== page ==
Posted at 9:32 AM Dec 29, 2008By Andrea Grimes
Saturday night, I happily munched on a lovely homemade pizza while piled up with a couple of cats in my lap, ready for my occasional crazy catladyhood to descend upon me in the form of a weekend night reading a vampire mystery novel. Yes, I could have been at a show, cocktailing or getting some, but this is how I know I am destined for lifetime feline companionship: I preferred the book.
Or, I preferred the book until I realized it was horribly offensive. Club Dead, the third book in the "Southern Vampire Mysteries" by Charlaine Harris came highly recommended, not only as fluff reading but as the inspiration for the supposedly excellent HBO hit show True Blood. My local bookstore didn't have the first or second books in the series, so I started as early as I could with the third. Now, after reading my own bound paperback copy of pure crap, I'm seriously reconsidering the sanity of the friend who recommended the Southern Vampire series.
I felt bad reading the weak-girl warbling of Bella in Twilight, and gagged at her worshipful love of Edward Cullen. But still, I enjoyed the stories, which were engaging and sexy, even if it seemed pretty clear that Stephenie Meyer has, consciously or not, ripped off a lot of the Southern Vampire conventions and, amazingly, made them enjoyable. Sadly, Sookie Stackhouse, the Southern Vampire heroine, lives not in a world of sexy vampire sexiness, but among a bunch of redneck bloodsuckers and shape-shifters entangled in a transparent plot line that seriously calls the books' "mystery" label into question. To top it off, the characters are subject to some of the worst writing I have ever, ever read. I know elementary schoolers who could give Charlaine Harris some tips.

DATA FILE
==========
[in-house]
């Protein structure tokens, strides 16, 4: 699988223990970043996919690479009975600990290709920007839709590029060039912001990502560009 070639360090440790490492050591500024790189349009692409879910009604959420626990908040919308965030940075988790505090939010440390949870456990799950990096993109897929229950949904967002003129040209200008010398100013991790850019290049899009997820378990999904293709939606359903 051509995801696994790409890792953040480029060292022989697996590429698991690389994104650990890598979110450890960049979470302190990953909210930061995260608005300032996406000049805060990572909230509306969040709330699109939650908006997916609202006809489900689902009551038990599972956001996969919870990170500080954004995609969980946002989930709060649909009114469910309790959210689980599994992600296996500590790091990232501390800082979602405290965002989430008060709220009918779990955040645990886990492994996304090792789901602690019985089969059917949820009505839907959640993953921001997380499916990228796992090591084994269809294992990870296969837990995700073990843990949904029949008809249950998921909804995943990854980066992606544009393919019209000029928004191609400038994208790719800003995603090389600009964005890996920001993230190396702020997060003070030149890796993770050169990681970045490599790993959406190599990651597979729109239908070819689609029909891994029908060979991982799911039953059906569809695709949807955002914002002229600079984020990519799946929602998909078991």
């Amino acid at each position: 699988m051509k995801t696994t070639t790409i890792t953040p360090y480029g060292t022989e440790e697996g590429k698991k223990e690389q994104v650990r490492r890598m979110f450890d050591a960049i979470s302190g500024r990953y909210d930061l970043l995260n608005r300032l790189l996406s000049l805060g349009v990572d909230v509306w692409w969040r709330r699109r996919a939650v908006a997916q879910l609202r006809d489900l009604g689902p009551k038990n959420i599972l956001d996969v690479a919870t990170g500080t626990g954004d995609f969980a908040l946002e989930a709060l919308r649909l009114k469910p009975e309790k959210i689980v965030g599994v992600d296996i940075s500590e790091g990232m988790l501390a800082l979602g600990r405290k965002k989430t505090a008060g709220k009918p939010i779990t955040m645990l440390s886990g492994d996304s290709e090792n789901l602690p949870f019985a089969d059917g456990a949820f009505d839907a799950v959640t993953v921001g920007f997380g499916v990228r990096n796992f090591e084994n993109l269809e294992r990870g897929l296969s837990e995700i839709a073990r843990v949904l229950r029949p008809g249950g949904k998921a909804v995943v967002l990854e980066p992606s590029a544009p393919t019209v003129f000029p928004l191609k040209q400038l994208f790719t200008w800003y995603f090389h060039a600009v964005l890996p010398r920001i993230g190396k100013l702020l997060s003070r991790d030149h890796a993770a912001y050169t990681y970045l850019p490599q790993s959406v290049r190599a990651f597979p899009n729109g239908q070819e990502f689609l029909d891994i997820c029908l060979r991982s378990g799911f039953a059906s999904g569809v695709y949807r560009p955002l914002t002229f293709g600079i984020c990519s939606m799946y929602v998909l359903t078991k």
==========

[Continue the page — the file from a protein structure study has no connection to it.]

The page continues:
But if a bad plot and crappy writing were all that was wrong with this Sookie Stackhouse book, I might be able to let it pass. The thing runs so thick with gender-stereotypical, anti-feminist blood, it's nigh undrinkable. Sookie constantly moons at "real" men who do "real" men things, like build stuff. Real men love building stuff! But the best part is when she gets raped by her boyfriend and then feels bad about how she might have hurt him.
That's right! Bill, one of Sookie's "real" men, rapes her in the trunk of a car. Afterward, Sookie wonders if having feelings for another man might have been wrong. I put the book down after that. Feel free to spoil the ending for me.
Can anyone out there recommend a good vampire novel that isn't patently offensive to women?